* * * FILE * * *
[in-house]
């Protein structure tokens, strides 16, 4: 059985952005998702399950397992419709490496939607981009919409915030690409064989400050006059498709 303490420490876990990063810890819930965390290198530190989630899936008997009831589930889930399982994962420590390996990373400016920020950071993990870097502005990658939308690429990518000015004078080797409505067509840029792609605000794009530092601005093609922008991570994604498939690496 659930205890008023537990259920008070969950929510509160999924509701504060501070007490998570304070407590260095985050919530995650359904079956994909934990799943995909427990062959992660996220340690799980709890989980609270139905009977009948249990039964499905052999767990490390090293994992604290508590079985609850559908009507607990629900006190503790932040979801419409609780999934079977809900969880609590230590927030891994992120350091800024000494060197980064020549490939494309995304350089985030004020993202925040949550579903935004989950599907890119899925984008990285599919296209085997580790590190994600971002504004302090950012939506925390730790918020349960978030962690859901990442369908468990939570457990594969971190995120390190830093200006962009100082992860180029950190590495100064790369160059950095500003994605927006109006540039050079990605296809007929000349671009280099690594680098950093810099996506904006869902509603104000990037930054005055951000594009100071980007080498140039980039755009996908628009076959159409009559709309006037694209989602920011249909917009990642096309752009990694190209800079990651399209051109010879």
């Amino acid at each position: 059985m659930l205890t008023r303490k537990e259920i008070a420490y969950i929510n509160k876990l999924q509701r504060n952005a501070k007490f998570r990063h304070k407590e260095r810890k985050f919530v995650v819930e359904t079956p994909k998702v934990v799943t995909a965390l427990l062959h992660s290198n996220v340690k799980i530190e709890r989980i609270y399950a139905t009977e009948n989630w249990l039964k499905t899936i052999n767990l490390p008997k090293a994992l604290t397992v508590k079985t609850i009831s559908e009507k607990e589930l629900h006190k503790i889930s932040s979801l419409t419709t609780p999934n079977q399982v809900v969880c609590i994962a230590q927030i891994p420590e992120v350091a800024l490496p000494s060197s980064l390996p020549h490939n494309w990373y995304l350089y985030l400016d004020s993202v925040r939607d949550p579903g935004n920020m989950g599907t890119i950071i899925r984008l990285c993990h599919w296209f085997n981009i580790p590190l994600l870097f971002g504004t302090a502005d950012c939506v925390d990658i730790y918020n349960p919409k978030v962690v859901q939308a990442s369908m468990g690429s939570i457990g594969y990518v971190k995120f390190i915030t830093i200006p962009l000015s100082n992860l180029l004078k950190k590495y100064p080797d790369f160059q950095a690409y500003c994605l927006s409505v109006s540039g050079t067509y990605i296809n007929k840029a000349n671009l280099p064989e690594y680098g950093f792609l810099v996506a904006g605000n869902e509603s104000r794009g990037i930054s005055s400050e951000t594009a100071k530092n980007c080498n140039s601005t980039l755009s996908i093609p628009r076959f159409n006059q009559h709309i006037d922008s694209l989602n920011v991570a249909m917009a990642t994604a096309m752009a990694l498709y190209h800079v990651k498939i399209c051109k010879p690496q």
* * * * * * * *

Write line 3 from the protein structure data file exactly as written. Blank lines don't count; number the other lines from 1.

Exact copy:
């Amino acid at each position: 059985m659930l205890t008023r303490k537990e259920i008070a420490y969950i929510n509160k876990l999924q509701r504060n952005a501070k007490f998570r990063h304070k407590e260095r810890k985050f919530v995650v819930e359904t079956p994909k998702v934990v799943t995909a965390l427990l062959h992660s290198n996220v340690k799980i530190e709890r989980i609270y399950a139905t009977e009948n989630w249990l039964k499905t899936i052999n767990l490390p008997k090293a994992l604290t397992v508590k079985t609850i009831s559908e009507k607990e589930l629900h006190k503790i889930s932040s979801l419409t419709t609780p999934n079977q399982v809900v969880c609590i994962a230590q927030i891994p420590e992120v350091a800024l490496p000494s060197s980064l390996p020549h490939n494309w990373y995304l350089y985030l400016d004020s993202v925040r939607d949550p579903g935004n920020m989950g599907t890119i950071i899925r984008l990285c993990h599919w296209f085997n981009i580790p590190l994600l870097f971002g504004t302090a502005d950012c939506v925390d990658i730790y918020n349960p919409k978030v962690v859901q939308a990442s369908m468990g690429s939570i457990g594969y990518v971190k995120f390190i915030t830093i200006p962009l000015s100082n992860l180029l004078k950190k590495y100064p080797d790369f160059q950095a690409y500003c994605l927006s409505v109006s540039g050079t067509y990605i296809n007929k840029a000349n671009l280099p064989e690594y680098g950093f792609l810099v996506a904006g605000n869902e509603s104000r794009g990037i930054s005055s400050e951000t594009a100071k530092n980007c080498n140039s601005t980039l755009s996908i093609p628009r076959f159409n006059q009559h709309i006037d922008s694209l989602n920011v991570a249909m917009a990642t994604a096309m752009a990694l498709y190209h800079v990651k498939i399209c051109k010879p690496q």